Its marquee was small, with three windows above it, topped with Roman arches. Windows of similar design were on opposite sides of them. These small touches, along with the dentils in the cornice, provided classical touches to the facade. The architect of Allen’s Bloor was C. Howard Crane of Detroit, who designed all the Allen venues. Its auditorium contained a stage for vaudeville and an orchestra pit for the musicians. Over the stage area was an enormous archway, with decorative plaster ornamentations surrounding it. The vaulted ceiling resembled a great cathedral.

The theatre was highly successful, but unfortunately the Allen brothers over-extended their finances. In 1923, the chain was purchased by Famous Players, who renamed it the Bloor Theatre.

The Bloor  remained an active theatre until the 1950s. After it closed, the premises were renovated for other purposes. It was the Blue Orchid Restaurant for a few years and also a bank. In 1985 it became Lee’s Palace and today is one of the city’s popular live theatre and dance venues.   

Note: I am indebted to cinematreasures.org and torontodreamsproject.blogspot.com for the historic photos in this post and to silenttoronto.org by Eric Viellete for some of the information. The colour photographs are my own. 

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                                      Allen’s Bloor Theatre c. 1920.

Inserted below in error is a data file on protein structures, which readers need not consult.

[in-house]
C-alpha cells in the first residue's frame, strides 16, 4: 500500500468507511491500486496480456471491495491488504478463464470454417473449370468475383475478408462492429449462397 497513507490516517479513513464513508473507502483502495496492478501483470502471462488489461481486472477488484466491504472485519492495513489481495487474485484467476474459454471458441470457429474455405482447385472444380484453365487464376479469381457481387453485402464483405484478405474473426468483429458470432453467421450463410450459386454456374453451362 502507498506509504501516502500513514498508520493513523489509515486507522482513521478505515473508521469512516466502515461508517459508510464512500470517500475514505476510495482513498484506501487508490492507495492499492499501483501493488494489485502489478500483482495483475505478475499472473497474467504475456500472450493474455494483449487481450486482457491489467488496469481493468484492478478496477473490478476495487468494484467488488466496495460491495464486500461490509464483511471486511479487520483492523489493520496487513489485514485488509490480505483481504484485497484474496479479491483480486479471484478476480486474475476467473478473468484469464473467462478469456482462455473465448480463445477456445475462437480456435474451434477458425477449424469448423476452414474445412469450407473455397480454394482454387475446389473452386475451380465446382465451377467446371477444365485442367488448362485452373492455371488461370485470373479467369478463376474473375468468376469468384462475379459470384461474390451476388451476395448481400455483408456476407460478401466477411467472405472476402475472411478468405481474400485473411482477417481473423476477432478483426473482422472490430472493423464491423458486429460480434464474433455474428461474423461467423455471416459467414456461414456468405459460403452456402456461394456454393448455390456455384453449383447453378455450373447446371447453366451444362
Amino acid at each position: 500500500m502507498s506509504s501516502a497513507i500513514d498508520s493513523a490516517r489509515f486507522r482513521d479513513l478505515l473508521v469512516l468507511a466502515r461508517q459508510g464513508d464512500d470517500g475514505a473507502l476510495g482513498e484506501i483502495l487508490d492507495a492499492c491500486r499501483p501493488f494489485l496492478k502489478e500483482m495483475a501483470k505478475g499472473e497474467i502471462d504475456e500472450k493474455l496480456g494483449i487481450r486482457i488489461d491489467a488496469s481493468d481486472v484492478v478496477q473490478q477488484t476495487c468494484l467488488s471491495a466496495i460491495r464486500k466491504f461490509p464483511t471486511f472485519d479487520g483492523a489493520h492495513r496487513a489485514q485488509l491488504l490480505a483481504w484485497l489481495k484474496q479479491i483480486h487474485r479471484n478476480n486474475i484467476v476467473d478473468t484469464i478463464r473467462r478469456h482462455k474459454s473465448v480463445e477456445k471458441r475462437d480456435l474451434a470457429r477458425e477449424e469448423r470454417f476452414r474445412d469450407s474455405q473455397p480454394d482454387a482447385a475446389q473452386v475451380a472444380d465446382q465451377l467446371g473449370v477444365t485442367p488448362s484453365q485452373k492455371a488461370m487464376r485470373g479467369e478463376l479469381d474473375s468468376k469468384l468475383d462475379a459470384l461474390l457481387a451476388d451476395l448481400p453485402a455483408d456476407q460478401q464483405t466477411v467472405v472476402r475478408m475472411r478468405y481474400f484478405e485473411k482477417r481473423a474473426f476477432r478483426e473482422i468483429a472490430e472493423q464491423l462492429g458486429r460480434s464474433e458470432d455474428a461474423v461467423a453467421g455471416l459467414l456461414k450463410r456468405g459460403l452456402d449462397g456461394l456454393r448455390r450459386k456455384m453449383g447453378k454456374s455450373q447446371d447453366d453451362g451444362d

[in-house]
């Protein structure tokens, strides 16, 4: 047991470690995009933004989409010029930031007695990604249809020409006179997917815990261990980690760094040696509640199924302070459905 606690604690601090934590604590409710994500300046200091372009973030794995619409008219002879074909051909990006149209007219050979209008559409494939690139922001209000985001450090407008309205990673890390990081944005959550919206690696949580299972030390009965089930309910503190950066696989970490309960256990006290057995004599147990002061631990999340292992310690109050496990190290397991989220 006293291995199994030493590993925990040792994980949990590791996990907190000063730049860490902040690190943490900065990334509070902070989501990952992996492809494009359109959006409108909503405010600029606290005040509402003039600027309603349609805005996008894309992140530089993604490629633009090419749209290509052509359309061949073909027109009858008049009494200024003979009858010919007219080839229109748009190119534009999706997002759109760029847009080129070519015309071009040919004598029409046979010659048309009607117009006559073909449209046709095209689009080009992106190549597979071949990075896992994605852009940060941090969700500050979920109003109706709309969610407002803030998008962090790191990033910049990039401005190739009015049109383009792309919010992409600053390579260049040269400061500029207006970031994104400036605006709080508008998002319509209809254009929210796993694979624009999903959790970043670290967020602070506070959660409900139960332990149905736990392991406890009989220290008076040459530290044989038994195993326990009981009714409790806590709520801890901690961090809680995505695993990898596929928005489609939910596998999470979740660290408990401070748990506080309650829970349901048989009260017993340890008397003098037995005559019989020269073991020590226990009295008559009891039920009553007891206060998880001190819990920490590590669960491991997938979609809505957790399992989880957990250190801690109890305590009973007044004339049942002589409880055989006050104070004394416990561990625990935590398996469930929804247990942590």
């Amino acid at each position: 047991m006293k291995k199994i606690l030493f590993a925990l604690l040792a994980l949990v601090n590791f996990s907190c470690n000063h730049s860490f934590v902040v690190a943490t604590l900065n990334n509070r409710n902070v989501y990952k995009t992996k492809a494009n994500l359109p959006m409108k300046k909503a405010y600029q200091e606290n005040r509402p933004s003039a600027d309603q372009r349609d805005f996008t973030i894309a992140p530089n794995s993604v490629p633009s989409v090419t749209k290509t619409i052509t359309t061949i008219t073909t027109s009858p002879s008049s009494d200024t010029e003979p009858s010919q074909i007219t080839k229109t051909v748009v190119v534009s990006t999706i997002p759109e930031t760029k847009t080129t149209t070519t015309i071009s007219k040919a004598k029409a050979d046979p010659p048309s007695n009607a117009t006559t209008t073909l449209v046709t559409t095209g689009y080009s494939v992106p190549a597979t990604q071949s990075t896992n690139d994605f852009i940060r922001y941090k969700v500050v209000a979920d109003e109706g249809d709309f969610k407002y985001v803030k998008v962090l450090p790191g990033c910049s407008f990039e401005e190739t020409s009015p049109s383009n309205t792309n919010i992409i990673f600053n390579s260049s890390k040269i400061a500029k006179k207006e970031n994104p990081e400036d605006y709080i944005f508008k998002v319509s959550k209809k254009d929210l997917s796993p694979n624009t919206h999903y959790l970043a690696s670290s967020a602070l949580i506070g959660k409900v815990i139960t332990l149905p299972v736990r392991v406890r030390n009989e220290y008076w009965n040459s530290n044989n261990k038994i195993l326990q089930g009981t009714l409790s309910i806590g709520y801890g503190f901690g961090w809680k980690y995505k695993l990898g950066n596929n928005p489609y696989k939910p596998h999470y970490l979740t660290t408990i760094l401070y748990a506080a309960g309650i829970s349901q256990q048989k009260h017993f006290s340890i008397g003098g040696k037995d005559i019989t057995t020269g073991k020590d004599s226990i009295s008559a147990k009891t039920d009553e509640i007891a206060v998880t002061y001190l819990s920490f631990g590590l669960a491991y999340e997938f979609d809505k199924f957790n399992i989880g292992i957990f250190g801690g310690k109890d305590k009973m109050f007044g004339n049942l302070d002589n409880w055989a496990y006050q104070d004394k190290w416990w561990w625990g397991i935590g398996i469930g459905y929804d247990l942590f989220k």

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                         Stage and screen of Allen’s Bloor in 1920.

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                  Upper portion of the facade of the old theatre in 2014.

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                                                  Lee’s Palace in 2014.

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                       Site of Allen’s Bloor Theatre in the summer of 2014.

To view the Home Page for this blog: https://tayloronhistory.wordpress.com/

To view previous blogs about movie houses of Toronto—historic and modern

https://tayloronhistory.wordpress.com/2013/10/09/links-to-toronto-old-movie-housestayloronhistory-com/

Recent publication entitled “Toronto’s Theatres and the Golden Age of the Silver Screen,” by the author of this blog. The publication explores 50 of Toronto’s old theatres and contains over 80 archival photographs of the facades, marquees and interiors of the theatres. It relates anecdotes and stories of the author and others who experienced these grand old movie houses.  

                      cid_E474E4F9-11FC-42C9-AAAD-1B66D852[1]

   To place an order for this book: